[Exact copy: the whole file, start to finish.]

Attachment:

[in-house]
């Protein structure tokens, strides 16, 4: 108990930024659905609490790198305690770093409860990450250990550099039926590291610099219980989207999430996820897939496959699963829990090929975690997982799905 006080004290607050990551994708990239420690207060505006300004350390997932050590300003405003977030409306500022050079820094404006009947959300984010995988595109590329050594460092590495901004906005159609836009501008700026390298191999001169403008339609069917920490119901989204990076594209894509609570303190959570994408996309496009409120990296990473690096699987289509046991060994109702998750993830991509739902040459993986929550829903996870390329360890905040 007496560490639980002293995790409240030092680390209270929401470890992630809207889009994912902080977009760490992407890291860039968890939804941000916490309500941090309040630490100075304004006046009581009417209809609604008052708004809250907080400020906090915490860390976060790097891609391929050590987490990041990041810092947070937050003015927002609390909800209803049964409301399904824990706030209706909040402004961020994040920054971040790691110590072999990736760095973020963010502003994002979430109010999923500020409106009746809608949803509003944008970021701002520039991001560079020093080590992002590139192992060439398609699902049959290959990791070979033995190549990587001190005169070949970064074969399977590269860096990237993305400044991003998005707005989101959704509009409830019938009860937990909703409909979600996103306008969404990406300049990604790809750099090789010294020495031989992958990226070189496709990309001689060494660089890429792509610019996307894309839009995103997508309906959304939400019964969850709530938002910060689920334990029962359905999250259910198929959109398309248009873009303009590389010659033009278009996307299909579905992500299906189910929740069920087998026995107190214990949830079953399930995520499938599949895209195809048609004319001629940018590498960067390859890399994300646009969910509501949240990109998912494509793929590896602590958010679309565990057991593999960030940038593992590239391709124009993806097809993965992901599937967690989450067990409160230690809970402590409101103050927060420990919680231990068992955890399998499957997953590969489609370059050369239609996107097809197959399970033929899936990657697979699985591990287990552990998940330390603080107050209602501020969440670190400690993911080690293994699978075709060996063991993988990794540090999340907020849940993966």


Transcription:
[in-house]
């Protein structure tokens, strides 16, 4: 108990930024659905609490790198305690770093409860990450250990550099039926590291610099219980989207999430996820897939496959699963829990090929975690997982799905 006080004290607050990551994708990239420690207060505006300004350390997932050590300003405003977030409306500022050079820094404006009947959300984010995988595109590329050594460092590495901004906005159609836009501008700026390298191999001169403008339609069917920490119901989204990076594209894509609570303190959570994408996309496009409120990296990473690096699987289509046991060994109702998750993830991509739902040459993986929550829903996870390329360890905040 007496560490639980002293995790409240030092680390209270929401470890992630809207889009994912902080977009760490992407890291860039968890939804941000916490309500941090309040630490100075304004006046009581009417209809609604008052708004809250907080400020906090915490860390976060790097891609391929050590987490990041990041810092947070937050003015927002609390909800209803049964409301399904824990706030209706909040402004961020994040920054971040790691110590072999990736760095973020963010502003994002979430109010999923500020409106009746809608949803509003944008970021701002520039991001560079020093080590992002590139192992060439398609699902049959290959990791070979033995190549990587001190005169070949970064074969399977590269860096990237993305400044991003998005707005989101959704509009409830019938009860937990909703409909979600996103306008969404990406300049990604790809750099090789010294020495031989992958990226070189496709990309001689060494660089890429792509610019996307894309839009995103997508309906959304939400019964969850709530938002910060689920334990029962359905999250259910198929959109398309248009873009303009590389010659033009278009996307299909579905992500299906189910929740069920087998026995107190214990949830079953399930995520499938599949895209195809048609004319001629940018590498960067390859890399994300646009969910509501949240990109998912494509793929590896602590958010679309565990057991593999960030940038593992590239391709124009993806097809993965992901599937967690989450067990409160230690809970402590409101103050927060420990919680231990068992955890399998499957997953590969489609370059050369239609996107097809197959399970033929899936990657697979699985591990287990552990998940330390603080107050209602501020969440670190400690993911080690293994699978075709060996063991993988990794540090999340907020849940993966």